Over the past six months, the Clippers have set about systematically whitewashing every detail of their well-worn narrative as the most dysfunctional, inept, corrupt and woebegone franchise in professional sports.
Sadly, for them, the season has ended.
Now, after being vanquished by the San Antonio Spurs, Blake Griffin and Chris Paul et al, will no longer be front and center several times a week, selling Lob City t-shirts, playoff tickets and the newfound concept of relevance to a market - and a league - that had largely forgotten them.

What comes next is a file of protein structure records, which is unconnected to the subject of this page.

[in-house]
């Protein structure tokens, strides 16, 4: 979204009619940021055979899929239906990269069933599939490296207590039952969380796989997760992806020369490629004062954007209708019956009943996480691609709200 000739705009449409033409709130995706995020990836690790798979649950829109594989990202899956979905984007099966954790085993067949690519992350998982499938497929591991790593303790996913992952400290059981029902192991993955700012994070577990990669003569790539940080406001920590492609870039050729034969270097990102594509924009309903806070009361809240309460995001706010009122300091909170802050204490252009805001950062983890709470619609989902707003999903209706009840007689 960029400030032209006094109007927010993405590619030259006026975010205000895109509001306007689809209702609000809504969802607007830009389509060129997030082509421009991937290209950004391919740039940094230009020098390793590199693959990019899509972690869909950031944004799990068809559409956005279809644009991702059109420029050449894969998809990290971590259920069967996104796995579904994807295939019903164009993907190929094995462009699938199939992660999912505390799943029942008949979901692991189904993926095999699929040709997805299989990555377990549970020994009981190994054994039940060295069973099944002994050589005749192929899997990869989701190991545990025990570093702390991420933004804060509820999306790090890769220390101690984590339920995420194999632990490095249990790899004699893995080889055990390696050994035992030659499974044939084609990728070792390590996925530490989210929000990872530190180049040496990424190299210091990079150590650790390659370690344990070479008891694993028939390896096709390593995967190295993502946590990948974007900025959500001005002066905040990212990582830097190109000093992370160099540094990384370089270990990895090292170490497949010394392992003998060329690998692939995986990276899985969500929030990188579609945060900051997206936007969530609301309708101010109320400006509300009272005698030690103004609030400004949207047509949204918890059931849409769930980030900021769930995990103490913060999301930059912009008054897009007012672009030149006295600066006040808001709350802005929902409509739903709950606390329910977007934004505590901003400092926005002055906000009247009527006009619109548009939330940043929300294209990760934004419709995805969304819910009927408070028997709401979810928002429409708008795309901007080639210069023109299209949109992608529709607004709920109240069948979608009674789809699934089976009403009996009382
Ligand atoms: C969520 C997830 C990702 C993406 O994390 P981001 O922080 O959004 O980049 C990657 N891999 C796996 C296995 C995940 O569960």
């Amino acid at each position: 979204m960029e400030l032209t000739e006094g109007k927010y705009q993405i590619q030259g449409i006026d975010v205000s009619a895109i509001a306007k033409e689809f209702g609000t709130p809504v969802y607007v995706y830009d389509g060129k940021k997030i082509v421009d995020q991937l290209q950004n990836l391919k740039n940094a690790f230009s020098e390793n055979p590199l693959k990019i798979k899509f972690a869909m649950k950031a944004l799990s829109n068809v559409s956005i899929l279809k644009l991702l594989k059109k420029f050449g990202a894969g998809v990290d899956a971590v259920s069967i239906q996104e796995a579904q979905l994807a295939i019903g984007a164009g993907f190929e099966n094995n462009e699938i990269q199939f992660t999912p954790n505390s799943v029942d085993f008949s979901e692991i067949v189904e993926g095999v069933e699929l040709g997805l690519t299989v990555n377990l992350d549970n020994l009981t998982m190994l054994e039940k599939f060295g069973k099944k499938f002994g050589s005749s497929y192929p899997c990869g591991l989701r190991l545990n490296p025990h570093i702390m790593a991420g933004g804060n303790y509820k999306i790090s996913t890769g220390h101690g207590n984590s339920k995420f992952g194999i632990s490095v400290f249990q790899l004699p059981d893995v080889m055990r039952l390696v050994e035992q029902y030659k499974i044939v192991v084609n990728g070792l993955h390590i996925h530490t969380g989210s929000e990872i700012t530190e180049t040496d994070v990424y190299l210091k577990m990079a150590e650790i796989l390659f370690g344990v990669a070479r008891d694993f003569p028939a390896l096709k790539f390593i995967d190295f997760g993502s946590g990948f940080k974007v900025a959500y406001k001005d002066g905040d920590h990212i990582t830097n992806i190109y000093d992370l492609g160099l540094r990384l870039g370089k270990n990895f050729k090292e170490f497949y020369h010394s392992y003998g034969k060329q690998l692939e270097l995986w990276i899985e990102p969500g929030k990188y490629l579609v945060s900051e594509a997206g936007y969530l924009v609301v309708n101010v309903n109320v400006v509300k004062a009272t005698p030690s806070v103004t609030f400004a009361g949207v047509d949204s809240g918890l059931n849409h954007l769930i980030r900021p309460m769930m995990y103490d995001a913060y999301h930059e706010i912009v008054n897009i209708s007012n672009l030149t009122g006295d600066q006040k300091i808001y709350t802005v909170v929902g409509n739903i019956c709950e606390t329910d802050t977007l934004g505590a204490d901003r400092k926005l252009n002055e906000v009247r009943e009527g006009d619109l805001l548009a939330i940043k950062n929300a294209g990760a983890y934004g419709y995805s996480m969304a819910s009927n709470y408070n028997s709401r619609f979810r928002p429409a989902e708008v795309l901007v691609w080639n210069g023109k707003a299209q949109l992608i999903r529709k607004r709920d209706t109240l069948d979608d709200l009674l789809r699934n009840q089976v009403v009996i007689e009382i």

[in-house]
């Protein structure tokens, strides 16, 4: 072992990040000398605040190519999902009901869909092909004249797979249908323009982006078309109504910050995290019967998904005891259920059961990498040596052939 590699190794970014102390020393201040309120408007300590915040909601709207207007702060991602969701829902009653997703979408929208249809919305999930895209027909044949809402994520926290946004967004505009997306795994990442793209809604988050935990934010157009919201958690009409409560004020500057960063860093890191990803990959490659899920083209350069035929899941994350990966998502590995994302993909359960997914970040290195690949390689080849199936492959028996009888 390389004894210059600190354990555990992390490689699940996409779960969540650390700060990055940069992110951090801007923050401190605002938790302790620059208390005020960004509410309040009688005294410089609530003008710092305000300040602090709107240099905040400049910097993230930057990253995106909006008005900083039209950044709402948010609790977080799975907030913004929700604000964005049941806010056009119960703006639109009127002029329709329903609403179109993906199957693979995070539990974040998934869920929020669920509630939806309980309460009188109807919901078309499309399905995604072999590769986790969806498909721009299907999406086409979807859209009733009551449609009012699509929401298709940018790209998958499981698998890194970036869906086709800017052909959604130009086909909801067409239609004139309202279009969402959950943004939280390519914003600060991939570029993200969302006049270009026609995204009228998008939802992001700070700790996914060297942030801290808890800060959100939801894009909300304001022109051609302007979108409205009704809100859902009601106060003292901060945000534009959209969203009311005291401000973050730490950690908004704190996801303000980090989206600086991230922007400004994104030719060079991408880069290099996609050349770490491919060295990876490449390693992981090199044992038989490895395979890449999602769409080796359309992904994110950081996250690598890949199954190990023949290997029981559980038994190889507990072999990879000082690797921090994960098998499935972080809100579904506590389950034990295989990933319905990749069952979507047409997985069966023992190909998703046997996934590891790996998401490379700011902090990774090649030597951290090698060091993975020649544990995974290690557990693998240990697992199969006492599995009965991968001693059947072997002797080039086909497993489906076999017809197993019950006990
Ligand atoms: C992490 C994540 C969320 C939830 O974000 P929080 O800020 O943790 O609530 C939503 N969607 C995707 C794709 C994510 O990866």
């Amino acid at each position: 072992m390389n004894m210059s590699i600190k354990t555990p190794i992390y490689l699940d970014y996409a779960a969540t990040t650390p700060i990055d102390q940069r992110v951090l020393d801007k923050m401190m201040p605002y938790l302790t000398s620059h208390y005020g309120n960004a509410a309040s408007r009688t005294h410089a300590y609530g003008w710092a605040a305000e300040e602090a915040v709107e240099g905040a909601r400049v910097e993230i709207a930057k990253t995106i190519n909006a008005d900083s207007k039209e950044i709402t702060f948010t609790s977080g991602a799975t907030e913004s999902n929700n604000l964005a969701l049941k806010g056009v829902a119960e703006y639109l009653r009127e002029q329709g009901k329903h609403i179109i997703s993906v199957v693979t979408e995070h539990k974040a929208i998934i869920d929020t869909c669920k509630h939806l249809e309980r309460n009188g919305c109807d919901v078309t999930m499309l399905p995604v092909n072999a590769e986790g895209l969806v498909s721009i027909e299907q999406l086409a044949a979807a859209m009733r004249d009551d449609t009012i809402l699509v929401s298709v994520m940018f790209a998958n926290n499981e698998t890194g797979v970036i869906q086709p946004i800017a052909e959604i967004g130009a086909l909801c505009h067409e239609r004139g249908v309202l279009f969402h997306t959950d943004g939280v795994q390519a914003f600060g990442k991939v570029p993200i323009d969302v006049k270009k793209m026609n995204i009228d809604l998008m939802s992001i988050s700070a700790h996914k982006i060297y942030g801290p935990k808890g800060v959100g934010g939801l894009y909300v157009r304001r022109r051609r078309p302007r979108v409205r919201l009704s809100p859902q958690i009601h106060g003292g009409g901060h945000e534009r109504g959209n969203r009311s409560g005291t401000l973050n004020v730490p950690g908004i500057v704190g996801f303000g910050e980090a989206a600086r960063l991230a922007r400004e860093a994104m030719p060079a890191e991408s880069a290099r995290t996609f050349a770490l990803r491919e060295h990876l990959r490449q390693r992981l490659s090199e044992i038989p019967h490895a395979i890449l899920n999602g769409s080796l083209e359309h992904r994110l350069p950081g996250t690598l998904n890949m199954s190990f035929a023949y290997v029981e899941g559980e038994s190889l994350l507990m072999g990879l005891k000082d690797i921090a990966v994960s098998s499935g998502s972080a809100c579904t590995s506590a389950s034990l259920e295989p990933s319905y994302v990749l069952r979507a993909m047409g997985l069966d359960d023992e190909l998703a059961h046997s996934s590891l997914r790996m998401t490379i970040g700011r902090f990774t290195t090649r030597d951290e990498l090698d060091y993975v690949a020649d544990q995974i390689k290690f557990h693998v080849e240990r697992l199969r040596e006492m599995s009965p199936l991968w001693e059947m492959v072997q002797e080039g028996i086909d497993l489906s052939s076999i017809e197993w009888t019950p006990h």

The idea that a new dawn, at long last, was upon the Clippers lasted about as long as the new dawn of the offseason, which began Monday morning with bleary-eyed players and coaches filing into the team's facility 12 hours after their season ended to collect belongings, conduct exit interviews and meet with reporters.
That's when general manager Neil Olshey chided a reporter for asking about the only real topic on anyone's mind - the contract stat...